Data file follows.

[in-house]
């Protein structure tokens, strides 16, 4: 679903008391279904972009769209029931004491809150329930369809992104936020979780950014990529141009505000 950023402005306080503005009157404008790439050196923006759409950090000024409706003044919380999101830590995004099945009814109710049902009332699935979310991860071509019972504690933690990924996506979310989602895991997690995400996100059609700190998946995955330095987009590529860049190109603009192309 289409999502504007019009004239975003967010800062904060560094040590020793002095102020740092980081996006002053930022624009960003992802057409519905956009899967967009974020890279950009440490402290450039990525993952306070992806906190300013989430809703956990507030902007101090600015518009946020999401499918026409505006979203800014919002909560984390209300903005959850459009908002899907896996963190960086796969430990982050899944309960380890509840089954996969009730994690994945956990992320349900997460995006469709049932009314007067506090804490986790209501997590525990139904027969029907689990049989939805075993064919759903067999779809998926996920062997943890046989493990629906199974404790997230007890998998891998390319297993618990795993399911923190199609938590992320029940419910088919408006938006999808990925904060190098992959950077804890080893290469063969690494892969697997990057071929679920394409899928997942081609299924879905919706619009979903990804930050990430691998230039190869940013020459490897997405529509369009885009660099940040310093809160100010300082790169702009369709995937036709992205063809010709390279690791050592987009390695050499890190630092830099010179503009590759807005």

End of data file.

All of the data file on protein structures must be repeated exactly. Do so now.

[in-house]
């Protein structure tokens, strides 16, 4: 679903008391279904972009769209029931004491809150329930369809992104936020979780950014990529141009505000 950023402005306080503005009157404008790439050196923006759409950090000024409706003044919380999101830590995004099945009814109710049902009332699935979310991860071509019972504690933690990924996506979310989602895991997690995400996100059609700190998946995955330095987009590529860049190109603009192309 289409999502504007019009004239975003967010800062904060560094040590020793002095102020740092980081996006002053930022624009960003992802057409519905956009899967967009974020890279950009440490402290450039990525993952306070992806906190300013989430809703956990507030902007101090600015518009946020999401499918026409505006979203800014919002909560984390209300903005959850459009908002899907896996963190960086796969430990982050899944309960380890509840089954996969009730994690994945956990992320349900997460995006469709049932009314007067506090804490986790209501997590525990139904027969029907689990049989939805075993064919759903067999779809998926996920062997943890046989493990629906199974404790997230007890998998891998390319297993618990795993399911923190199609938590992320029940419910088919408006938006999808990925904060190098992959950077804890080893290469063969690494892969697997990057071929679920394409899928997942081609299924879905919706619009979903990804930050990430691998230039190869940013020459490897997405529509369009885009660099940040310093809160100010300082790169702009369709995937036709992205063809010709390279690791050592987009390695050499890190630092830099010179503009590759807005």